Suicides linked with acne drug (roaccutane)
by Lois Rogers

Medical Correspondent


DRUG safety agencies are investigating an acne treatment prescribed to thousands of teenagers after reports linking it to a growing number of suicides.

Data collected by the World Health Organisation indicates that the drug Roaccutane has been implicated in 720 reports of psychiatric problems, including more than 100 suicides and suicide attempts.

Figures supplied by Roche, the manufacturer, show that it has received reports of 84 suicides and suicide attempts.

The parents of one university student who killed himself after he sank into depression while taking the drug are demanding an independent inquiry. Henry Boyle, a Dublin accountant whose son Conor, 20, (not their real names) died last June, said the drug had cleared his son’s acne but he became depressed. "Conor never showed the slightest sign of depression before taking Roaccutane, he just completely changed," he said.

The son of the actor Richard Todd, Seumas, committed suicide while he was taking the drug. Last week, Todd, 78, said: ‘People should be aware of the signs of depression and the need to look out for it in these circumstances.’’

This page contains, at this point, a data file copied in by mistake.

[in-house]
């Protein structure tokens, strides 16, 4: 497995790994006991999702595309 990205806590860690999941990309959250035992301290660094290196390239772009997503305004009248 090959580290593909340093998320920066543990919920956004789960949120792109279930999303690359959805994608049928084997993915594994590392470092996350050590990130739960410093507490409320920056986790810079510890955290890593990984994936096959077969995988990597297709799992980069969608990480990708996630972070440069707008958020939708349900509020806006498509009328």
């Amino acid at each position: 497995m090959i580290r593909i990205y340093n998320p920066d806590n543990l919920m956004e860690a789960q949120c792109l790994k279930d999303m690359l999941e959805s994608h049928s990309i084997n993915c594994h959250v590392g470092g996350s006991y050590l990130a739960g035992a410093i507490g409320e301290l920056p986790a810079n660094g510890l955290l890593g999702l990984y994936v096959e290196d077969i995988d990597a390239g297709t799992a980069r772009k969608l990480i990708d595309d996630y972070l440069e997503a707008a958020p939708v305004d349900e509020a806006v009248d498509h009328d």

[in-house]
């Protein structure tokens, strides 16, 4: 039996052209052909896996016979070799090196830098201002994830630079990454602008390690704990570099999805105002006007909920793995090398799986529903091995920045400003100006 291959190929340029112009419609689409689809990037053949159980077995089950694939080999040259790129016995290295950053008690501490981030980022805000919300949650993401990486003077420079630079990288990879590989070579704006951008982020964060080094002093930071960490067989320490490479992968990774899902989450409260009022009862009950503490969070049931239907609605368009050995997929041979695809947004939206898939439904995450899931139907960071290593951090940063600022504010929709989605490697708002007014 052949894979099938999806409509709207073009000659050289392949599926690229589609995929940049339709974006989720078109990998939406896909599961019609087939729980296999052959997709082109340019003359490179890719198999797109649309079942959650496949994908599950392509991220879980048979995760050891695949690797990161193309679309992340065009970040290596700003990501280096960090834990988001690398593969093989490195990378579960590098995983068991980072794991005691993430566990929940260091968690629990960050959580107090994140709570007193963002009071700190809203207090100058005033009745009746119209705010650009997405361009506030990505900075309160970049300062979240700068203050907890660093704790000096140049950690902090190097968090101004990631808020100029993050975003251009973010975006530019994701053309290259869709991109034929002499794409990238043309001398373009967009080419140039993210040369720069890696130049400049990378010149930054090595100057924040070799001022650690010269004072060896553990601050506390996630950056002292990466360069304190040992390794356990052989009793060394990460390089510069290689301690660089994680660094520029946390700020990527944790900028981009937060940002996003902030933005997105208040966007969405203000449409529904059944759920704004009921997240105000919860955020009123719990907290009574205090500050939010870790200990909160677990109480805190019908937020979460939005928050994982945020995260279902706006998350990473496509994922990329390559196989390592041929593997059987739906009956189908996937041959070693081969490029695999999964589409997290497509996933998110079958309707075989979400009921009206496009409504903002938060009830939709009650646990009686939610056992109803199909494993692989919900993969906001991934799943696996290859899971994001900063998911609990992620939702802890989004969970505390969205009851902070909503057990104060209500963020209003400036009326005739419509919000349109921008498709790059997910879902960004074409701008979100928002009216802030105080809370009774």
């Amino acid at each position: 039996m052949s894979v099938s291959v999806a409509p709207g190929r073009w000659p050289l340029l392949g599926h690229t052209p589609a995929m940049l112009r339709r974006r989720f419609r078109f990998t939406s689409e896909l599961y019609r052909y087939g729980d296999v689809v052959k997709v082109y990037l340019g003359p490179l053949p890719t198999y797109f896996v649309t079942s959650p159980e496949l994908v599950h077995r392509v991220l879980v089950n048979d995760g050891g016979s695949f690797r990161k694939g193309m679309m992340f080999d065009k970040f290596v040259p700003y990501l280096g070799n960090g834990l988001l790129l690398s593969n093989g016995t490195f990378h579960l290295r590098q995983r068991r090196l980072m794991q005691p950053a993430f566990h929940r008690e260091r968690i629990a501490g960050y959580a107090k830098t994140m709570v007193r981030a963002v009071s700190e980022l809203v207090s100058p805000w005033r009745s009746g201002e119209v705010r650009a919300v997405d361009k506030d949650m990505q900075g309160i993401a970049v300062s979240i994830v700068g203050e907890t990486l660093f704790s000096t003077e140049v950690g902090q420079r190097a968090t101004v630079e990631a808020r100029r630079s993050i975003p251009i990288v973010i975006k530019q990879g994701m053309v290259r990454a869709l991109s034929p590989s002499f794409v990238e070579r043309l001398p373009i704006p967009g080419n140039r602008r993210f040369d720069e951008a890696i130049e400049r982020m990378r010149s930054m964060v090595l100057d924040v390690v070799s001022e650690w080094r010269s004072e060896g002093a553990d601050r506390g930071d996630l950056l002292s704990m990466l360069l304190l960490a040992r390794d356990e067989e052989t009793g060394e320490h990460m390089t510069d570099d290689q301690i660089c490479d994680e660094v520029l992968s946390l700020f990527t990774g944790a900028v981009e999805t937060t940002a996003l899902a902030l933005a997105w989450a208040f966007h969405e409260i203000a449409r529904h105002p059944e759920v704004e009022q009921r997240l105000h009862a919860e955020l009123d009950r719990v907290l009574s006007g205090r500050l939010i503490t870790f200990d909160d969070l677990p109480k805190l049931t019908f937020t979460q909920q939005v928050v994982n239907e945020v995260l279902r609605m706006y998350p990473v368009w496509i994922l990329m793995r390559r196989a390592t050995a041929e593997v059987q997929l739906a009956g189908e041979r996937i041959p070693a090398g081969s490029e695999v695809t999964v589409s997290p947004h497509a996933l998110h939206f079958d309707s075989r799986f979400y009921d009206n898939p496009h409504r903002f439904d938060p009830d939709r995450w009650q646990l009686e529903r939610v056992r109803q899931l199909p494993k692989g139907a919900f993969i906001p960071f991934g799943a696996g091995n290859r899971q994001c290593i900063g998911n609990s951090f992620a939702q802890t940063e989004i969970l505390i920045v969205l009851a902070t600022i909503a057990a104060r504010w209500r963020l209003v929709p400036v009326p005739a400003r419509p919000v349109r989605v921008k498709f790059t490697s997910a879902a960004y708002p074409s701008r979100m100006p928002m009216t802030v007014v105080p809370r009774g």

One family is now taking legal action against Roche for compensation after their son suffered profound depression.


The 18-year-old media studies student from Truro, Cornwall. said he was put on an extra high dose of Roaccutane. "I felt suicidal. I have never experienced a worse period of my life," he said. "I could hardly bear to get out of bed. When I stopped taking the drug the depression went away.’

Last month the American Food and Drug Administration began an investigation and issued a warning to doctors after it was alerted to 12 suicides linked to the drug.

Professor Gary Peck, who led a Roaccutane research project at the American National Institutes of Health, said he found 1% of 700 patients given the drug developed severe depression. "I believe this is a real but rare effect."

Roche Products in Britain said 8m people worldwide have taken the drug since its launch 15 years ago. "We have had a few reports of depression and suicide but we do not think there is a causal link," said Janet Stead, a company medical adviser.

However, Roche has agreed to include a depression warning on the drug in America and is in discussion with regulatory authorities in Britain.